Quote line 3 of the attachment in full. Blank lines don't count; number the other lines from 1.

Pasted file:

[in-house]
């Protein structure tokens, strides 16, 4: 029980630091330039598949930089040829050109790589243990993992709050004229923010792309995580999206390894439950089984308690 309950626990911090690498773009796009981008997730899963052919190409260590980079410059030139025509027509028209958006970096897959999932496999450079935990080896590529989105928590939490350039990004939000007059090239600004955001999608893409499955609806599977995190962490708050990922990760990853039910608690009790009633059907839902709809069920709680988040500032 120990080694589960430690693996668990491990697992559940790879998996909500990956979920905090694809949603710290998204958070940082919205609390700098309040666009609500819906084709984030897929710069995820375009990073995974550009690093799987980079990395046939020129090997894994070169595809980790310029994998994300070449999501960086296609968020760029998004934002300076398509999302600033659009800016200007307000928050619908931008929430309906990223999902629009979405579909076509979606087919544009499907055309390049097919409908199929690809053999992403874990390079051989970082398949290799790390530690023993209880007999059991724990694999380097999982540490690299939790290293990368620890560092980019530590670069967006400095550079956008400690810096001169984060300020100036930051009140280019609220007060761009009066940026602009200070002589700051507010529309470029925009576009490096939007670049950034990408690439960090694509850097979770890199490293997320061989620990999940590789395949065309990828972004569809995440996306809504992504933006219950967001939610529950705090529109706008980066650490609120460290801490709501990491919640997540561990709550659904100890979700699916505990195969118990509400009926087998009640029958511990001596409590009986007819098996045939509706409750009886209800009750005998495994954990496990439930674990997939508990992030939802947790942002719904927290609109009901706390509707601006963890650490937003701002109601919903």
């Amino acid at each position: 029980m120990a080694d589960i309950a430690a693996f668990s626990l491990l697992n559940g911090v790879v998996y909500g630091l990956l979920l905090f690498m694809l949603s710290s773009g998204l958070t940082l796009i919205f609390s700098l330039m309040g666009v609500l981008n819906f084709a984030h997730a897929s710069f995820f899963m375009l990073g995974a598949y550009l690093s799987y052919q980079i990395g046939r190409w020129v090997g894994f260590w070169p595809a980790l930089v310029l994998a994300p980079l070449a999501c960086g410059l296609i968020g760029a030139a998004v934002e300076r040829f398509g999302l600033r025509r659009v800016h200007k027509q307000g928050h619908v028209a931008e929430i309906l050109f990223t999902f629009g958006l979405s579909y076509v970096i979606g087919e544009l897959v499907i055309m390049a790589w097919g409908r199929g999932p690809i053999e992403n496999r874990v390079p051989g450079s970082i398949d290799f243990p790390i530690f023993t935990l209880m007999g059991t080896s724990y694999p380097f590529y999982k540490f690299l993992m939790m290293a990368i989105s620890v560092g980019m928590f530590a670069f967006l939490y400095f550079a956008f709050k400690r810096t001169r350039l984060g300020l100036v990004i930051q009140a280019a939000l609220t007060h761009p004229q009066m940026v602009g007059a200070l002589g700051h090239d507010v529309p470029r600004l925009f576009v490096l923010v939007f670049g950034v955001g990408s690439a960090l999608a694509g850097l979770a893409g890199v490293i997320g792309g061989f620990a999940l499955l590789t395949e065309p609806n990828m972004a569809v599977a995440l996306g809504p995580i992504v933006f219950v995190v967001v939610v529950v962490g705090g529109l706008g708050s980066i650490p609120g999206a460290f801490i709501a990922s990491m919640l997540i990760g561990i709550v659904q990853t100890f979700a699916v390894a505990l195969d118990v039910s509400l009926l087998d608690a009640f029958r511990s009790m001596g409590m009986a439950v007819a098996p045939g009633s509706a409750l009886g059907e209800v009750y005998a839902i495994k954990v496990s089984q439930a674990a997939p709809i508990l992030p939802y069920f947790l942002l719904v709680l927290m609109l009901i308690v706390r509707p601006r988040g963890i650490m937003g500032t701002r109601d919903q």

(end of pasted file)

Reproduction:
């Amino acid at each position: 029980m120990a080694d589960i309950a430690a693996f668990s626990l491990l697992n559940g911090v790879v998996y909500g630091l990956l979920l905090f690498m694809l949603s710290s773009g998204l958070t940082l796009i919205f609390s700098l330039m309040g666009v609500l981008n819906f084709a984030h997730a897929s710069f995820f899963m375009l990073g995974a598949y550009l690093s799987y052919q980079i990395g046939r190409w020129v090997g894994f260590w070169p595809a980790l930089v310029l994998a994300p980079l070449a999501c960086g410059l296609i968020g760029a030139a998004v934002e300076r040829f398509g999302l600033r025509r659009v800016h200007k027509q307000g928050h619908v028209a931008e929430i309906l050109f990223t999902f629009g958006l979405s579909y076509v970096i979606g087919e544009l897959v499907i055309m390049a790589w097919g409908r199929g999932p690809i053999e992403n496999r874990v390079p051989g450079s970082i398949d290799f243990p790390i530690f023993t935990l209880m007999g059991t080896s724990y694999p380097f590529y999982k540490f690299l993992m939790m290293a990368i989105s620890v560092g980019m928590f530590a670069f967006l939490y400095f550079a956008f709050k400690r810096t001169r350039l984060g300020l100036v990004i930051q009140a280019a939000l609220t007060h761009p004229q009066m940026v602009g007059a200070l002589g700051h090239d507010v529309p470029r600004l925009f576009v490096l923010v939007f670049g950034v955001g990408s690439a960090l999608a694509g850097l979770a893409g890199v490293i997320g792309g061989f620990a999940l499955l590789t395949e065309p609806n990828m972004a569809v599977a995440l996306g809504p995580i992504v933006f219950v995190v967001v939610v529950v962490g705090g529109l706008g708050s980066i650490p609120g999206a460290f801490i709501a990922s990491m919640l997540i990760g561990i709550v659904q990853t100890f979700a699916v390894a505990l195969d118990v039910s509400l009926l087998d608690a009640f029958r511990s009790m001596g409590m009986a439950v007819a098996p045939g009633s509706a409750l009886g059907e209800v009750y005998a839902i495994k954990v496990s089984q439930a674990a997939p709809i508990l992030p939802y069920f947790l942002l719904v709680l927290m609109l009901i308690v706390r509707p601006r988040g963890i650490m937003g500032t701002r109601d919903q």